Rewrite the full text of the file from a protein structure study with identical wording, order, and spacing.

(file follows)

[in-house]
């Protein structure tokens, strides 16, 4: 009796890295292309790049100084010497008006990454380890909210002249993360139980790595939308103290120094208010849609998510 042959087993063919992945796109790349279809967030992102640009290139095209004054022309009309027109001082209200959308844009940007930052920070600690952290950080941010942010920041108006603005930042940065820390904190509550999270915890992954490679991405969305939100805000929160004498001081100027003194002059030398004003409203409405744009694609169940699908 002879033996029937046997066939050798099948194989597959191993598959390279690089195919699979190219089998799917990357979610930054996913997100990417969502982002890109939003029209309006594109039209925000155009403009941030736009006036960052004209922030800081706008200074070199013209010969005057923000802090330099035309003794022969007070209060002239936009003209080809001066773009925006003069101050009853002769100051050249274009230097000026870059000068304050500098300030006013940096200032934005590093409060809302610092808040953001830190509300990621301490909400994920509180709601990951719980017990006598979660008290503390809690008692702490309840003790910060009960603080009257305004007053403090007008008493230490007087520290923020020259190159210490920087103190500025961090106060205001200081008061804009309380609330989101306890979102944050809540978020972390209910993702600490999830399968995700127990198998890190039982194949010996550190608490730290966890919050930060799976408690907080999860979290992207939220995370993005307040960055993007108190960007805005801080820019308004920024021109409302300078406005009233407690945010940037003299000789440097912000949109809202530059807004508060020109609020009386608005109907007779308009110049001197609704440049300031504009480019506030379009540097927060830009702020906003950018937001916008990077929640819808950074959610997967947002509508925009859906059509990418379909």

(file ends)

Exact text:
[in-house]
């Protein structure tokens, strides 16, 4: 009796890295292309790049100084010497008006990454380890909210002249993360139980790595939308103290120094208010849609998510 042959087993063919992945796109790349279809967030992102640009290139095209004054022309009309027109001082209200959308844009940007930052920070600690952290950080941010942010920041108006603005930042940065820390904190509550999270915890992954490679991405969305939100805000929160004498001081100027003194002059030398004003409203409405744009694609169940699908 002879033996029937046997066939050798099948194989597959191993598959390279690089195919699979190219089998799917990357979610930054996913997100990417969502982002890109939003029209309006594109039209925000155009403009941030736009006036960052004209922030800081706008200074070199013209010969005057923000802090330099035309003794022969007070209060002239936009003209080809001066773009925006003069101050009853002769100051050249274009230097000026870059000068304050500098300030006013940096200032934005590093409060809302610092808040953001830190509300990621301490909400994920509180709601990951719980017990006598979660008290503390809690008692702490309840003790910060009960603080009257305004007053403090007008008493230490007087520290923020020259190159210490920087103190500025961090106060205001200081008061804009309380609330989101306890979102944050809540978020972390209910993702600490999830399968995700127990198998890190039982194949010996550190608490730290966890919050930060799976408690907080999860979290992207939220995370993005307040960055993007108190960007805005801080820019308004920024021109409302300078406005009233407690945010940037003299000789440097912000949109809202530059807004508060020109609020009386608005109907007779308009110049001197609704440049300031504009480019506030379009540097927060830009702020906003950018937001916008990077929640819808950074959610997967947002509508925009859906059509990418379909």